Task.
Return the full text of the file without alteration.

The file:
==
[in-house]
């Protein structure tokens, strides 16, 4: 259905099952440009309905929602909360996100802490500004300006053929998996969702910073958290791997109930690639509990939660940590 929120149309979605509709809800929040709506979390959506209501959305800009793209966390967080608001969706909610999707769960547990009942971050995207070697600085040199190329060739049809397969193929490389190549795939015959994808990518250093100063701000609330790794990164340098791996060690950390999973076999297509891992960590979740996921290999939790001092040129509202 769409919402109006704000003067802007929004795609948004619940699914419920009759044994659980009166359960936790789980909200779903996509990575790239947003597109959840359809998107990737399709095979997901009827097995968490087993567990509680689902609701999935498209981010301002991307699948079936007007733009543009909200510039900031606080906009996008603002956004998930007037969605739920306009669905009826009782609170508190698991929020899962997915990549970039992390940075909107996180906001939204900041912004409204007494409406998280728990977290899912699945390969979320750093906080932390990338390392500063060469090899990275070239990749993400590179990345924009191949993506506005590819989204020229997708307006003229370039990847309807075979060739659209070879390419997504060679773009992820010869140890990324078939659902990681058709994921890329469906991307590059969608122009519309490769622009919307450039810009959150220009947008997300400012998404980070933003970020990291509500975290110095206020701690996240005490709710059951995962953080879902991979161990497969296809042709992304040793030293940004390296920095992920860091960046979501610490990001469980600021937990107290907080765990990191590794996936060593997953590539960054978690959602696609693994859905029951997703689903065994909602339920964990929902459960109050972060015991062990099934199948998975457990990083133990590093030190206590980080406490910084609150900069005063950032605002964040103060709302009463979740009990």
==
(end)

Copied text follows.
[in-house]
């Protein structure tokens, strides 16, 4: 259905099952440009309905929602909360996100802490500004300006053929998996969702910073958290791997109930690639509990939660940590 929120149309979605509709809800929040709506979390959506209501959305800009793209966390967080608001969706909610999707769960547990009942971050995207070697600085040199190329060739049809397969193929490389190549795939015959994808990518250093100063701000609330790794990164340098791996060690950390999973076999297509891992960590979740996921290999939790001092040129509202 769409919402109006704000003067802007929004795609948004619940699914419920009759044994659980009166359960936790789980909200779903996509990575790239947003597109959840359809998107990737399709095979997901009827097995968490087993567990509680689902609701999935498209981010301002991307699948079936007007733009543009909200510039900031606080906009996008603002956004998930007037969605739920306009669905009826009782609170508190698991929020899962997915990549970039992390940075909107996180906001939204900041912004409204007494409406998280728990977290899912699945390969979320750093906080932390990338390392500063060469090899990275070239990749993400590179990345924009191949993506506005590819989204020229997708307006003229370039990847309807075979060739659209070879390419997504060679773009992820010869140890990324078939659902990681058709994921890329469906991307590059969608122009519309490769622009919307450039810009959150220009947008997300400012998404980070933003970020990291509500975290110095206020701690996240005490709710059951995962953080879902991979161990497969296809042709992304040793030293940004390296920095992920860091960046979501610490990001469980600021937990107290907080765990990191590794996936060593997953590539960054978690959602696609693994859905029951997703689903065994909602339920964990929902459960109050972060015991062990099934199948998975457990990083133990590093030190206590980080406490910084609150900069005063950032605002964040103060709302009463979740009990």